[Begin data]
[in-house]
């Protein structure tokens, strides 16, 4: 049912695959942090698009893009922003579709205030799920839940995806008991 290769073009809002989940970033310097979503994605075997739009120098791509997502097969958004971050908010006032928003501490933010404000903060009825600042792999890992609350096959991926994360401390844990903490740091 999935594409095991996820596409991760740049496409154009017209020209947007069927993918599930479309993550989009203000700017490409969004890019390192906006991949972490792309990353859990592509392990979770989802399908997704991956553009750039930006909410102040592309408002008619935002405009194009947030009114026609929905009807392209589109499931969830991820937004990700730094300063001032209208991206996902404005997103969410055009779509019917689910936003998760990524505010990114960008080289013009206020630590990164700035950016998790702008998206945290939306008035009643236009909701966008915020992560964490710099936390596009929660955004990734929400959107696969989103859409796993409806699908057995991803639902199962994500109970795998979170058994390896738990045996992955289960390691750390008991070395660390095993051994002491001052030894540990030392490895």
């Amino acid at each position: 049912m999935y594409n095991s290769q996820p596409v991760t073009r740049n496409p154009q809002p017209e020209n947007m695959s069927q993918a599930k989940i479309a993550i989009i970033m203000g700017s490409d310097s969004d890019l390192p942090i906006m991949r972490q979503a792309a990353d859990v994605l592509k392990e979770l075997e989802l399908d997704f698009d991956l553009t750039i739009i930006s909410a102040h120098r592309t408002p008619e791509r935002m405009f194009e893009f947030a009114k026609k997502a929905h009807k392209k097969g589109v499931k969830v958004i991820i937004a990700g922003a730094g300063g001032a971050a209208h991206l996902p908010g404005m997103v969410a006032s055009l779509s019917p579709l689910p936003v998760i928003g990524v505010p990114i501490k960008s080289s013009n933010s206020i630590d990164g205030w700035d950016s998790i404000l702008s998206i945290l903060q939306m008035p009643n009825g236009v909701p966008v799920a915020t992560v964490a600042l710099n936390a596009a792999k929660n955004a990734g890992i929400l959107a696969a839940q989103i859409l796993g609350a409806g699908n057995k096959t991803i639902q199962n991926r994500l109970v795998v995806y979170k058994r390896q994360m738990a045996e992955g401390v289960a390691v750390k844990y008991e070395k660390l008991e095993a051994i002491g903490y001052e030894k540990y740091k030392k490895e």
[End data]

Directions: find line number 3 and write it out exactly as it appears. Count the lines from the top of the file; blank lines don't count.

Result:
């Amino acid at each position: 049912m999935y594409n095991s290769q996820p596409v991760t073009r740049n496409p154009q809002p017209e020209n947007m695959s069927q993918a599930k989940i479309a993550i989009i970033m203000g700017s490409d310097s969004d890019l390192p942090i906006m991949r972490q979503a792309a990353d859990v994605l592509k392990e979770l075997e989802l399908d997704f698009d991956l553009t750039i739009i930006s909410a102040h120098r592309t408002p008619e791509r935002m405009f194009e893009f947030a009114k026609k997502a929905h009807k392209k097969g589109v499931k969830v958004i991820i937004a990700g922003a730094g300063g001032a971050a209208h991206l996902p908010g404005m997103v969410a006032s055009l779509s019917p579709l689910p936003v998760i928003g990524v505010p990114i501490k960008s080289s013009n933010s206020i630590d990164g205030w700035d950016s998790i404000l702008s998206i945290l903060q939306m008035p009643n009825g236009v909701p966008v799920a915020t992560v964490a600042l710099n936390a596009a792999k929660n955004a990734g890992i929400l959107a696969a839940q989103i859409l796993g609350a409806g699908n057995k096959t991803i639902q199962n991926r994500l109970v795998v995806y979170k058994r390896q994360m738990a045996e992955g401390v289960a390691v750390k844990y008991e070395k660390l008991e095993a051994i002491g903490y001052e030894k540990y740091k030392k490895e």